Sarboe coached a season at North Central High School in Spokane in 1950,[1] then went to Humboldt State College[9] in Arcata, California, where he compiled a record of 104–37–5 (.729) in fifteen seasons. In 1966, he left to coach for a season at Hawaii and posted a 4–6 record. Sarboe then returned to northwest California and became a coach and athletic director at the College of the Redwoods, a junior college in Eureka, and retired in 1977.[10]


Sarboe died of cancer in 1985 at age 74 in Spokane.[1]

Head coaching record

College football

Year Team Overall Conference Standing Bowl/playoffs
Central Washington Wildcats (Washington Intercollegiate Conference) (1941–1942)
1941 Central Washington 1–5–1 0–5–1 5th
1942 Central Washington 5–1–2 4–1–1 1st
Central Washington: 6–6–3 4–6–2
Washington State Cougars (Pacific Coast Conference) (1945–1949)
1945 Washington State 6–2–1 6–2–1 2nd
1946 Washington State 1–6–1 1–5–1 8th
1947 Washington State 3–7 2–5 T–7th
1948 Washington State 4–5–1 4–3–1 4th
1949 Washington State 3–6 2–6 8th
Washington State: 17–26–3 15–21–3
Humboldt State Lumberjacks (Far Western Conference) (1951–1965)
1951 Humboldt State 4–3–1 2–1 3rd
1952 Humboldt State 7–1 3–0 1st
1953 Humboldt State 6–2 2–1 2nd
1954 Humboldt State 5–5 3–2 3rd
1955 Humboldt State 7–3–1 2–2–1 4th
1956 Humboldt State 9–2 4–1 T–1st
1957 Humboldt State 4–6 3–2 3rd
1958 Humboldt State 7–2–1 3–2 T–2nd
1959 Humboldt State 9–1 4–1 2nd
1960 Humboldt State 11–1 5–0 1st L NAIA Championship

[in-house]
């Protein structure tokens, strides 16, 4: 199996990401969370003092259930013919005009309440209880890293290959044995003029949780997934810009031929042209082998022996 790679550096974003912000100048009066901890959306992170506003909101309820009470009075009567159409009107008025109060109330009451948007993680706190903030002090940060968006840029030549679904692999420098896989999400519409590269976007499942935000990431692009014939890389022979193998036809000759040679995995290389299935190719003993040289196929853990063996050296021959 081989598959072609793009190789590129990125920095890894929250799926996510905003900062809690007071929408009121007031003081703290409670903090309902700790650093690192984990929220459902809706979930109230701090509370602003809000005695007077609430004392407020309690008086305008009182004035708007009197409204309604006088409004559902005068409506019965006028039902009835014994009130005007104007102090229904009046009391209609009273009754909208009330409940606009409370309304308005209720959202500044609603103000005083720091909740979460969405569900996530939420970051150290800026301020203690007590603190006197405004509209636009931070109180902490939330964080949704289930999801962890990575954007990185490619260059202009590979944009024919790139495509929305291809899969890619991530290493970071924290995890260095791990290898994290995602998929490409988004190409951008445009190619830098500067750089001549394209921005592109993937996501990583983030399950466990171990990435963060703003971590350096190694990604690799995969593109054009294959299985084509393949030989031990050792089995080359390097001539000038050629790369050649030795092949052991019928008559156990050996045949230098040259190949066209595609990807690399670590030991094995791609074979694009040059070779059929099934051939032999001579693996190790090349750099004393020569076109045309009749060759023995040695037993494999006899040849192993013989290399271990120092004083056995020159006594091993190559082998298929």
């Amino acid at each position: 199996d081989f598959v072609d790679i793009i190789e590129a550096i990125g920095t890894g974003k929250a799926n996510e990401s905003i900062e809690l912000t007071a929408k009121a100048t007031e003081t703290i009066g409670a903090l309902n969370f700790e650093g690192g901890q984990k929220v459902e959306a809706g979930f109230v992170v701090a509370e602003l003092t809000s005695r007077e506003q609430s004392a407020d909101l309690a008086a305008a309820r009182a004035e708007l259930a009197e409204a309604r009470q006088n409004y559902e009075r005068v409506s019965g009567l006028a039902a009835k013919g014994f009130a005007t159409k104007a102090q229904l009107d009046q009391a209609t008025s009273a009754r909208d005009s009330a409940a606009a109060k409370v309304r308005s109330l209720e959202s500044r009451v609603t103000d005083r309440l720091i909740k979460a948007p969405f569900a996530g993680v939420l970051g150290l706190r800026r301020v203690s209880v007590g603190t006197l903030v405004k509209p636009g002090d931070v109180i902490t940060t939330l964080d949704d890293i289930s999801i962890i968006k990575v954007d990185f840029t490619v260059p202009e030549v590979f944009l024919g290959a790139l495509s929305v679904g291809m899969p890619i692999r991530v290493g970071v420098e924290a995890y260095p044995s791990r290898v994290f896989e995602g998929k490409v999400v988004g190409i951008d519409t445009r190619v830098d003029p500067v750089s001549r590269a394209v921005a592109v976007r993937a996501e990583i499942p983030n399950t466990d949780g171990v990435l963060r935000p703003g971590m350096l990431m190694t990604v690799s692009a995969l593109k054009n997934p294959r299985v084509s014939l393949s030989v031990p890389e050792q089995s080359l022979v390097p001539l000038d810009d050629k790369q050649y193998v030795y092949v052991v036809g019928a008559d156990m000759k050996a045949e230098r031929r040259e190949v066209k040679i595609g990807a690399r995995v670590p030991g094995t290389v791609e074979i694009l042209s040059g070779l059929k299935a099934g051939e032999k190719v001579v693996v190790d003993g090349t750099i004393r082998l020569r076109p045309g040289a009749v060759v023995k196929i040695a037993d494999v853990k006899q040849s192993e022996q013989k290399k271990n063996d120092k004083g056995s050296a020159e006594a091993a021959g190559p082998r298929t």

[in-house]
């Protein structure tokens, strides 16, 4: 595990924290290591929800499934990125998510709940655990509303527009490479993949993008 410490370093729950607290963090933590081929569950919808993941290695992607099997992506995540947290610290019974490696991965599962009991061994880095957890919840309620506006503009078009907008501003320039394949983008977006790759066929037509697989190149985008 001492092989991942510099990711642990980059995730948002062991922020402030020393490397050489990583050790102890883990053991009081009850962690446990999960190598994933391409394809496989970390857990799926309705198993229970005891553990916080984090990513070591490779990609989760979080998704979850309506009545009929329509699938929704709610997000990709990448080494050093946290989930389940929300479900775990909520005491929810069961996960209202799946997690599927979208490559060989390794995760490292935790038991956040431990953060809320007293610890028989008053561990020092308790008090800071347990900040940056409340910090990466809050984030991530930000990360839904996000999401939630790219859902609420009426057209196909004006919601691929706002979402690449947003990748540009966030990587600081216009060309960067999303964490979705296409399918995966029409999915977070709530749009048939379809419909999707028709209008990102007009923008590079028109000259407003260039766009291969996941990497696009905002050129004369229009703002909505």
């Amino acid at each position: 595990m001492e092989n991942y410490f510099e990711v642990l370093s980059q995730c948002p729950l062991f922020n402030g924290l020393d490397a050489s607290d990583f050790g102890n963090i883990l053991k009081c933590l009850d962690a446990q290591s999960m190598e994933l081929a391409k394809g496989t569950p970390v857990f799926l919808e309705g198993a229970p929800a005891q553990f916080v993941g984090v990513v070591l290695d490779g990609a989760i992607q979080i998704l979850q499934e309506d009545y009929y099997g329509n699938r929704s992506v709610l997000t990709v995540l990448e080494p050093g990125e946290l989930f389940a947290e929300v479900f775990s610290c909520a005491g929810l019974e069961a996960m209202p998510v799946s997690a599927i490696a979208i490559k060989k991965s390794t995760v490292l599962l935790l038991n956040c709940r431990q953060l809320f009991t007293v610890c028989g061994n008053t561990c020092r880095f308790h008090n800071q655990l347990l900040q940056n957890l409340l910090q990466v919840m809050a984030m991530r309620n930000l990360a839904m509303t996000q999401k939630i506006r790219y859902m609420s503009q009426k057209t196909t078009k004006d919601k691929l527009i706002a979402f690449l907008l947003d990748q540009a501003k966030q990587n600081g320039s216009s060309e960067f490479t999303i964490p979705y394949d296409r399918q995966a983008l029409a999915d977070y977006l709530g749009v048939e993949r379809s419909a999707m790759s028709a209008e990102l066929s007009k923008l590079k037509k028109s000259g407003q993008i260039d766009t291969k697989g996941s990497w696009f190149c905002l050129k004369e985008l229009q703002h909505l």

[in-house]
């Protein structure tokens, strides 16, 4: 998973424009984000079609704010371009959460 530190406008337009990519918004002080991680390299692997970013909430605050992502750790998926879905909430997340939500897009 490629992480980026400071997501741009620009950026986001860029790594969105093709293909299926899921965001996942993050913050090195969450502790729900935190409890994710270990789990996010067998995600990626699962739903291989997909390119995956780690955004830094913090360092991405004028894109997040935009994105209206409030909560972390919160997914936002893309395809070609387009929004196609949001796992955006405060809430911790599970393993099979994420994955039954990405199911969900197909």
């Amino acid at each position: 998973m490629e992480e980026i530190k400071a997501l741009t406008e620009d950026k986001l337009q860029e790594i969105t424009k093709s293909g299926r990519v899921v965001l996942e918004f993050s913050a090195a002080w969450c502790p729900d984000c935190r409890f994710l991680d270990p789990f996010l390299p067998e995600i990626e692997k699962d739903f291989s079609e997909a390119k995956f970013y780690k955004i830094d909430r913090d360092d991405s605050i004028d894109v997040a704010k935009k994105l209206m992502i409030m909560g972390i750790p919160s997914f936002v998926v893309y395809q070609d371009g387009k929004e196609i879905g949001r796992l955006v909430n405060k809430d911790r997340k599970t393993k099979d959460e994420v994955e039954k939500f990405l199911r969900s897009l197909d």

1961 Humboldt State 8–2 4–1 T–1st
1962 Humboldt State 7–2 3–2 2nd
1963 Humboldt State 6–1–2 3–1–1 T–1st
1964 Humboldt State 8–2 4–1 2nd
1965 Humboldt State 6–4 2–3 4th
Humboldt State: 104–37–5 40–20–2
Hawaii Rainbows (Independent) (1966)
1966 Hawaii 4–6
Hawaii: 4–6
Total: 131–75–11
      National championship         Conference title         Conference division title or championship game berth


  1. ^ a b c d e "Coach Phil Sarboe dies". Spokesman-Review. Associated Press. November 20, 1985. p. C2.
  2. ^ "Bantams weakened for Pomeroy game". Lewiston Morning Tribune. October 1, 1937. p. 9.
  3. ^ "Bantams sink Pirates, 19-0". Lewiston Morning Tribune. October 1, 1938. p. 9.
  4. ^ "Sarboe inherits only 8 vets in first year here". September 20, 1941. p. 6.
  5. ^ "Rangers defeat Eastern, take second place". Ellensburg Daily Record. November 16, 1942. p. 6.
  6. ^ a b Johnson, Bob (May 28, 1945). "State College alumni bitter about "sacking" of Hollingbery". Spokane Daily Chronicle. p. 9.
  7. ^ "Sarboe goes to W.S.C.; schools here seek coach". Ellensburg Daily Record. May 28, 1945. p. 6.
  8. ^ "Sarboe takes over grid post". Spokesman-Review. (photo). May 30, 1945. p. 10.
  9. ^ "Ex-Cougar coach mighty popular". Spokane Daily Chronicle. UPI. November 18, 1960. p. 13.
  10. ^ "Athletic Hall of Fame". College of the Redwoods. Retrieved October 5, 2014.

External links

This page was last edited on 4 December 2019, at 05:13